Although oral dosing of systemic antibiotics is not commonly done, it is not uncommon to actually treat the oral cavity itself. This is often done in cases of severe Infectious Stomatitis where the oral cavity is abscessed. Since the vascularity to an abscessed oral cavity is usually compromised, antibiotics given systemically may not be able to reach adequate therapeutic levels in the infected tissues. Aminoglycoside antibiotics have decreased activity in anaerobic or acidic environments. When treating with a drug like enrofloxacin systemically you can also use topical flouroquinolone on the lesions in the oral cavity. Daily application of Ciloxin ® ophthalmic solution, one drop on each affected area, works well.

Silvadene® is a soft, white, water-miscible cream containing the antimicrobial agent silver sulfadiazine. This bactericidal cream is effective against a broad range of both gram positive and gram negative bacteria, including Pseudomonas aeruginosa, as well as some of the yeasts. Silvadene® is easily applied with a cotton tipped swab or other applicator. A dressing is not necessary unless the area being treated is in a location where the cream may be rubbed off. Otherwise, the cream will last for two to three days before a new application is required.

Injectable antibiotic therapy

Injectable antibiotics are probably the best form for assuring proper delivery of the drug. The antibiotics are either injected intramuscularly, or less commonly, subcutaneously. The intravenous route is often limited by the availability of venous access. The size and species being treated will determine whether intravenous infusion is possible.

Reptiles have an anatomical variation called the renal portal system. Blood leaving the tail and pelvic limbs passes through the kidneys before returning to the heart. When administering antibiotics which are either cleared by the kidney or are potentially nephrotoxic, the hind limbs and tail should not be used. Antibiotics excreted from he body via glomerular filtration bypass this renal portal system. Antibiotics that are secreted by the peritubular capillaries are affected and have the potential of a decreased ciruclating concentration if the medications are injected into the rear legs or the tail. The renal portal system can be avoided by making all injections in the cranial half of the body.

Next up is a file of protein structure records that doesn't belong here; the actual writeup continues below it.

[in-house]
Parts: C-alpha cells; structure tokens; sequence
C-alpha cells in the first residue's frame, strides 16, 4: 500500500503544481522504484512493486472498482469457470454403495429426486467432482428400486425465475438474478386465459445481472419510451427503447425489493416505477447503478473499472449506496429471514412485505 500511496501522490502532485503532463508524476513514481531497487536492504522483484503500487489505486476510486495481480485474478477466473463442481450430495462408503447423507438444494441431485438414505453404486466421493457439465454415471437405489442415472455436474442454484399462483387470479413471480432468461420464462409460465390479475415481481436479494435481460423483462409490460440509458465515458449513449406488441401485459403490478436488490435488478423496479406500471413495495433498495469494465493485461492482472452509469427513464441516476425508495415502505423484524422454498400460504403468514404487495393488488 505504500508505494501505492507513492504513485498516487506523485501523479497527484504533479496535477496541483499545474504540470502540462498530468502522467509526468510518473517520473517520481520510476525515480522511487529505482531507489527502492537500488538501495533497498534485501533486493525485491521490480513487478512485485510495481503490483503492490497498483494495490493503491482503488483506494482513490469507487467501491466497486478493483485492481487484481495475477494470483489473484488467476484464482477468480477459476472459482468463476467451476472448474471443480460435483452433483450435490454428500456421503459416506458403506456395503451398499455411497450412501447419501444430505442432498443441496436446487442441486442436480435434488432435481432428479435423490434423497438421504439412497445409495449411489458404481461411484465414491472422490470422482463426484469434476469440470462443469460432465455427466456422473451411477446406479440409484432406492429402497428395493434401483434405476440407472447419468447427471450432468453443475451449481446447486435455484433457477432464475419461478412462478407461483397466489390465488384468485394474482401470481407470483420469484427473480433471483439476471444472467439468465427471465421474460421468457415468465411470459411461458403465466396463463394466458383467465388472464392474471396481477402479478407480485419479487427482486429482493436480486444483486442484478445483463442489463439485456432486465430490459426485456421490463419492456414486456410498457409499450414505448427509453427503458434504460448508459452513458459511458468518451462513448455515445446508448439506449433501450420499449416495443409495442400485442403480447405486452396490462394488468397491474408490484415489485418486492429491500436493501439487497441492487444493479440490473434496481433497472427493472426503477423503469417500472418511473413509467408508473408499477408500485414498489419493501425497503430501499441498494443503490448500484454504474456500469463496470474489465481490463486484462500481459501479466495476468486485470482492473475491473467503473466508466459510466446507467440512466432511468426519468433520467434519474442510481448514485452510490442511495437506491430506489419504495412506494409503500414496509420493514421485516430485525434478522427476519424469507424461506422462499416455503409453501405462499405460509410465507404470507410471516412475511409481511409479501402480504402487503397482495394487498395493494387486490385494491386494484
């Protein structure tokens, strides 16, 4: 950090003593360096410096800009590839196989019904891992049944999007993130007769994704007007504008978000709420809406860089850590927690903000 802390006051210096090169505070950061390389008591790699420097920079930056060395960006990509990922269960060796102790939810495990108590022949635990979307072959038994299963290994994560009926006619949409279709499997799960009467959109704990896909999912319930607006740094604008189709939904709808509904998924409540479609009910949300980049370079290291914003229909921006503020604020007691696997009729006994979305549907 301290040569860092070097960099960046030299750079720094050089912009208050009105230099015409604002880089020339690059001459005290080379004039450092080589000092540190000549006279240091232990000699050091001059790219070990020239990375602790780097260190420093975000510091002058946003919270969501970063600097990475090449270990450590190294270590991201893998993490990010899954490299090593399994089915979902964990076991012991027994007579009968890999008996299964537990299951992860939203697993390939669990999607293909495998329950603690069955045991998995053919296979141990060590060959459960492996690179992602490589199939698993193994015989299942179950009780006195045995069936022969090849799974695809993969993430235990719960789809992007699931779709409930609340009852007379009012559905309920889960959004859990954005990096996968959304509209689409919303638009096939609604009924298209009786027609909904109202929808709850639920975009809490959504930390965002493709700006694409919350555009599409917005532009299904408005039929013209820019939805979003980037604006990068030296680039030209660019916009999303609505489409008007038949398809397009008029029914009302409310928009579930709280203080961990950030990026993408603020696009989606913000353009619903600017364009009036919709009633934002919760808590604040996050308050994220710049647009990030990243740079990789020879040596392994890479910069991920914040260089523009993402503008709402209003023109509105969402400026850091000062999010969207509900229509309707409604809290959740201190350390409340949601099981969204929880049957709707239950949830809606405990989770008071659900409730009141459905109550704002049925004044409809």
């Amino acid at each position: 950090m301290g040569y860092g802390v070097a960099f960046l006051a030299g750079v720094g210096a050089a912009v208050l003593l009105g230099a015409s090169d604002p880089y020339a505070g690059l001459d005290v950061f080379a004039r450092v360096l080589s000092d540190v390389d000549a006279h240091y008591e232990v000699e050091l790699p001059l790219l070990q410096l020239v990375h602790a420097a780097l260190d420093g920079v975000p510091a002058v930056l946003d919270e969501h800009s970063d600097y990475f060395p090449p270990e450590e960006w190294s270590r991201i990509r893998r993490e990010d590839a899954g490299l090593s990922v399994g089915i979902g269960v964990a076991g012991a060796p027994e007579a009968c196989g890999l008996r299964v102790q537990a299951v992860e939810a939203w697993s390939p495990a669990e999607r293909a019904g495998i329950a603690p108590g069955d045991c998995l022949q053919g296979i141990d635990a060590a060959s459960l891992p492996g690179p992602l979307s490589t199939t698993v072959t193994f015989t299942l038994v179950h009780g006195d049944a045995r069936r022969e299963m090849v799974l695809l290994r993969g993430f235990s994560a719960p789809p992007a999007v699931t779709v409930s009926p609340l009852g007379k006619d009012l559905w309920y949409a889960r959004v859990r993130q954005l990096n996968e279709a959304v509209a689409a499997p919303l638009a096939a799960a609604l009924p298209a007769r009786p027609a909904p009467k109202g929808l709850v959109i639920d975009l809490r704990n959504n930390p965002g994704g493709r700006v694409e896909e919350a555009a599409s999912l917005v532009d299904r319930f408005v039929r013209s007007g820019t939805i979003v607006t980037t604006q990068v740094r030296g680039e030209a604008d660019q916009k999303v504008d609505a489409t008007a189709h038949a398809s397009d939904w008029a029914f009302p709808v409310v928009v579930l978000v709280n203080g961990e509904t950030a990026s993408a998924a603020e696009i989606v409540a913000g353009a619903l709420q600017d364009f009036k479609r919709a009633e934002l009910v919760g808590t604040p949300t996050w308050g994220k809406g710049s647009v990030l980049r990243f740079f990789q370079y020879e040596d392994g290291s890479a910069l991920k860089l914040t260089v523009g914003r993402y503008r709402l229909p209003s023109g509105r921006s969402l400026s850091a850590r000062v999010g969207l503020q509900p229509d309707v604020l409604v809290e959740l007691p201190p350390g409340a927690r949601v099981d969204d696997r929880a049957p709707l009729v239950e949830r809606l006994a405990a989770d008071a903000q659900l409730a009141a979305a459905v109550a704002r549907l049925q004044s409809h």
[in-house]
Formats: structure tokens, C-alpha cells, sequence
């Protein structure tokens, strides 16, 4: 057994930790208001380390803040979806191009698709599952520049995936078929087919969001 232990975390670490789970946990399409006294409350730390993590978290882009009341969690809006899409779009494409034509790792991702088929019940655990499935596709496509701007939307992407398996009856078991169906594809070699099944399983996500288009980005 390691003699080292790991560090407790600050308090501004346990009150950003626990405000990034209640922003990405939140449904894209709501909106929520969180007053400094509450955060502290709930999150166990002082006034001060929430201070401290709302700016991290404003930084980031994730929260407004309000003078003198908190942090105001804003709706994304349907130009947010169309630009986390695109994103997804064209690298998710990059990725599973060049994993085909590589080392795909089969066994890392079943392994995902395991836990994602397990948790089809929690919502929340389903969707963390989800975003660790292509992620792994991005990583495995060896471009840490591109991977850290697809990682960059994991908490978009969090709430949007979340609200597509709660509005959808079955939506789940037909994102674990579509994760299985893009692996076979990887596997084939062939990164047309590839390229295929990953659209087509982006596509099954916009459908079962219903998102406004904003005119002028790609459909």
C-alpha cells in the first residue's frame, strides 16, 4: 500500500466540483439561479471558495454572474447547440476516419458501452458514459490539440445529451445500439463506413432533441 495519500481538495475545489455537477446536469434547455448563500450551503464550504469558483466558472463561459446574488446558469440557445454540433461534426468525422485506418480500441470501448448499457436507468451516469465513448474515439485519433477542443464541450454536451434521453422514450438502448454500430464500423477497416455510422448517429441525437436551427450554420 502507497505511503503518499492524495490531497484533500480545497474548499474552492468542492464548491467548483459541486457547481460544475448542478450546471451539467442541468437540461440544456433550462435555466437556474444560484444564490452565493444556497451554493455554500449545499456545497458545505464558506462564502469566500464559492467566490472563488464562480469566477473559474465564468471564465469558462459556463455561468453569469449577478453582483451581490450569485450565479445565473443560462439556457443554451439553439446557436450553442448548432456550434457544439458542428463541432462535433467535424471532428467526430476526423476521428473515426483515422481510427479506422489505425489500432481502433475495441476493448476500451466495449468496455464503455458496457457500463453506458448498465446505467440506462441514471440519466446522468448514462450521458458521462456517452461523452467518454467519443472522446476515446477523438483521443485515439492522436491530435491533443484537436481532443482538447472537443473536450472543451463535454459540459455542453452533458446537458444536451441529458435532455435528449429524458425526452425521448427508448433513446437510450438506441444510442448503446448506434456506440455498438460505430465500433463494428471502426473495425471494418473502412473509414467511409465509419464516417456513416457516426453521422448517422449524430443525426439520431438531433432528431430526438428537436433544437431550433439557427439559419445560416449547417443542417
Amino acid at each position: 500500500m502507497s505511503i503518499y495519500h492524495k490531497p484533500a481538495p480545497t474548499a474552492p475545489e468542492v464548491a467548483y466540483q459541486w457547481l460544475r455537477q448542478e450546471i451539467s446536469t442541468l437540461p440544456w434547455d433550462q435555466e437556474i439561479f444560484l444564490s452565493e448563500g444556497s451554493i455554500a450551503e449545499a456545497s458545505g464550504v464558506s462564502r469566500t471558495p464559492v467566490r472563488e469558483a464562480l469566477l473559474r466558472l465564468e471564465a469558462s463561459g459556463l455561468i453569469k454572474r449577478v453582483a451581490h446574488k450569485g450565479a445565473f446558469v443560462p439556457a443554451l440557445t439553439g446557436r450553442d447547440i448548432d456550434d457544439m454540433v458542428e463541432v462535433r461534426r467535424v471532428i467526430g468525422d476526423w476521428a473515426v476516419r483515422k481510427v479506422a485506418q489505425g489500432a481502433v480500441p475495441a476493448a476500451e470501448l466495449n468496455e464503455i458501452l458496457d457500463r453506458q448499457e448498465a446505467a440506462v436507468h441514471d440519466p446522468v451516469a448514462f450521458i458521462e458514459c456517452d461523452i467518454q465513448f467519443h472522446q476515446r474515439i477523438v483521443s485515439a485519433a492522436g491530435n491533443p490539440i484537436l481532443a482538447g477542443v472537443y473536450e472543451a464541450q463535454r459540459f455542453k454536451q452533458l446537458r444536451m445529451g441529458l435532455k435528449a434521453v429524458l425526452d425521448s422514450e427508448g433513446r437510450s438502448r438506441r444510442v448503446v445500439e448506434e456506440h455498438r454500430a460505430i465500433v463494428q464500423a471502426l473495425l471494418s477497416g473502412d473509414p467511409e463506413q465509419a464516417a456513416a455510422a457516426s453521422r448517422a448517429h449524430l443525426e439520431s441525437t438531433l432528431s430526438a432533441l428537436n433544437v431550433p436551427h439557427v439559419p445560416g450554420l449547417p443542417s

An important consideration when selecting an antibiotic is its ability to penetrate the target tissue site. In cases of severe Infectious Stomatitis, the vascular supply may be compromised to the oral cavity in the area of the lesions. This may prevent good penetration of the antibiotic to the site of infection.

Another method of assuring adequate antibiotic levels to the affected tissue is to calculate the total systemic dose, draw it into a syringe, and then add an equal volume of bacteriostatic water to dilute it out to half concentration. Inject three-fourths of the dose intramuscularly, and the remaining quarter dose directly into the region of the mouth where the infection is present. If you need to inject in more than one place in the mouth it is a good idea to switch needles to prevent seeding of bacteria from one site to another.

Fluid therapy

Since reptiles are uricotelic, that is, they excrete uric acid as the end product of protein metabolism, they are readily susceptible to visceral gout. If the patient is dehydrated or develops renal pathology due to treatment with nephrotoxic drugs, the insoluble uric acid forms microcrystals called "tophi" on the serosal surfaces and within tissues such as the heart, lungs, liver and kidneys.

Visceral gout can be prevented by utilizing proper drug dosages, evaluating the patient's hydration status and monitoring blood uric acid levels throughout therapy. A follow-up blood uric acid should be checked one to two weeks after the treatment is finished.

The patient should be supplemented with physiologic fluids at 15-25 ml/kg on the days it receives antibiotic treatment. The fluids can be given orally, intracoelomically, or subcutaneously in the lateral sinus. The latter is located at the junction between the epaxial musculature and the ribs.